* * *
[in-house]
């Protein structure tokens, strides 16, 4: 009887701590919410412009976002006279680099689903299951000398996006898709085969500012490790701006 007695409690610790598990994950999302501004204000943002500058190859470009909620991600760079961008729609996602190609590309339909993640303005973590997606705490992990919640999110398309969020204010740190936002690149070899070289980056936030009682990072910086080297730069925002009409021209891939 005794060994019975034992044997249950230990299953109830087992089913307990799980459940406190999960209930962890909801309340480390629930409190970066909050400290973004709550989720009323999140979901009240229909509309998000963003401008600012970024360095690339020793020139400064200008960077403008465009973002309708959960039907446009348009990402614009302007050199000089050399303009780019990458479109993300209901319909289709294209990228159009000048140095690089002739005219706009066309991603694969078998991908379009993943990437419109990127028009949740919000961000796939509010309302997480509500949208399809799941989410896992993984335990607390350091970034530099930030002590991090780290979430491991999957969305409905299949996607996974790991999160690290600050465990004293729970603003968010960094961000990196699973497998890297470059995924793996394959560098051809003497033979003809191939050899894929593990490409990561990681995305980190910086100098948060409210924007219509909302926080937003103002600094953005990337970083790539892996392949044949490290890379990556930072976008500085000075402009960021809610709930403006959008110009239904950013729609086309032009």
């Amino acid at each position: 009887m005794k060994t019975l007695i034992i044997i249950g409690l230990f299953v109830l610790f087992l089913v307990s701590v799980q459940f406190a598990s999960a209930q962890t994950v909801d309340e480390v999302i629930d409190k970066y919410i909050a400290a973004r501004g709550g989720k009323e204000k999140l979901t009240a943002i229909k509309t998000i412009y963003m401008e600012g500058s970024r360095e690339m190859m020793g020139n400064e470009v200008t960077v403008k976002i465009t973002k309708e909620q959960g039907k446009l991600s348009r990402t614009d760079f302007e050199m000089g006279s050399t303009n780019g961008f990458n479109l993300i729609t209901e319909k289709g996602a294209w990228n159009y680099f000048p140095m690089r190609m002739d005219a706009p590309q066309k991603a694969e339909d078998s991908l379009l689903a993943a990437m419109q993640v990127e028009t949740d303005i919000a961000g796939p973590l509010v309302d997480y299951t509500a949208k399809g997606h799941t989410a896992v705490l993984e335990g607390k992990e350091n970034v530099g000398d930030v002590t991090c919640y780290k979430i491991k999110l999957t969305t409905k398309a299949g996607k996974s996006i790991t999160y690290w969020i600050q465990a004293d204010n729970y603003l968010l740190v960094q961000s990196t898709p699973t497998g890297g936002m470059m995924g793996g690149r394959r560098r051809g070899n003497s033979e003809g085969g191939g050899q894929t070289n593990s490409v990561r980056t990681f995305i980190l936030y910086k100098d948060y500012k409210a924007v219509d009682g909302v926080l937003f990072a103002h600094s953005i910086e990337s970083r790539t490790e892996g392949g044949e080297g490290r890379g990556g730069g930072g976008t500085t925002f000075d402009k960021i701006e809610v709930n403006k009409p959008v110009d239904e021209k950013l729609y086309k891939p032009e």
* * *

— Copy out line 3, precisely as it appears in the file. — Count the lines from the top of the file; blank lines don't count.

């Amino acid at each position: 009887m005794k060994t019975l007695i034992i044997i249950g409690l230990f299953v109830l610790f087992l089913v307990s701590v799980q459940f406190a598990s999960a209930q962890t994950v909801d309340e480390v999302i629930d409190k970066y919410i909050a400290a973004r501004g709550g989720k009323e204000k999140l979901t009240a943002i229909k509309t998000i412009y963003m401008e600012g500058s970024r360095e690339m190859m020793g020139n400064e470009v200008t960077v403008k976002i465009t973002k309708e909620q959960g039907k446009l991600s348009r990402t614009d760079f302007e050199m000089g006279s050399t303009n780019g961008f990458n479109l993300i729609t209901e319909k289709g996602a294209w990228n159009y680099f000048p140095m690089r190609m002739d005219a706009p590309q066309k991603a694969e339909d078998s991908l379009l689903a993943a990437m419109q993640v990127e028009t949740d303005i919000a961000g796939p973590l509010v309302d997480y299951t509500a949208k399809g997606h799941t989410a896992v705490l993984e335990g607390k992990e350091n970034v530099g000398d930030v002590t991090c919640y780290k979430i491991k999110l999957t969305t409905k398309a299949g996607k996974s996006i790991t999160y690290w969020i600050q465990a004293d204010n729970y603003l968010l740190v960094q961000s990196t898709p699973t497998g890297g936002m470059m995924g793996g690149r394959r560098r051809g070899n003497s033979e003809g085969g191939g050899q894929t070289n593990s490409v990561r980056t990681f995305i980190l936030y910086k100098d948060y500012k409210a924007v219509d009682g909302v926080l937003f990072a103002h600094s953005i910086e990337s970083r790539t490790e892996g392949g044949e080297g490290r890379g990556g730069g930072g976008t500085t925002f000075d402009k960021i701006e809610v709930n403006k009409p959008v110009d239904e021209k950013l729609y086309k891939p032009e």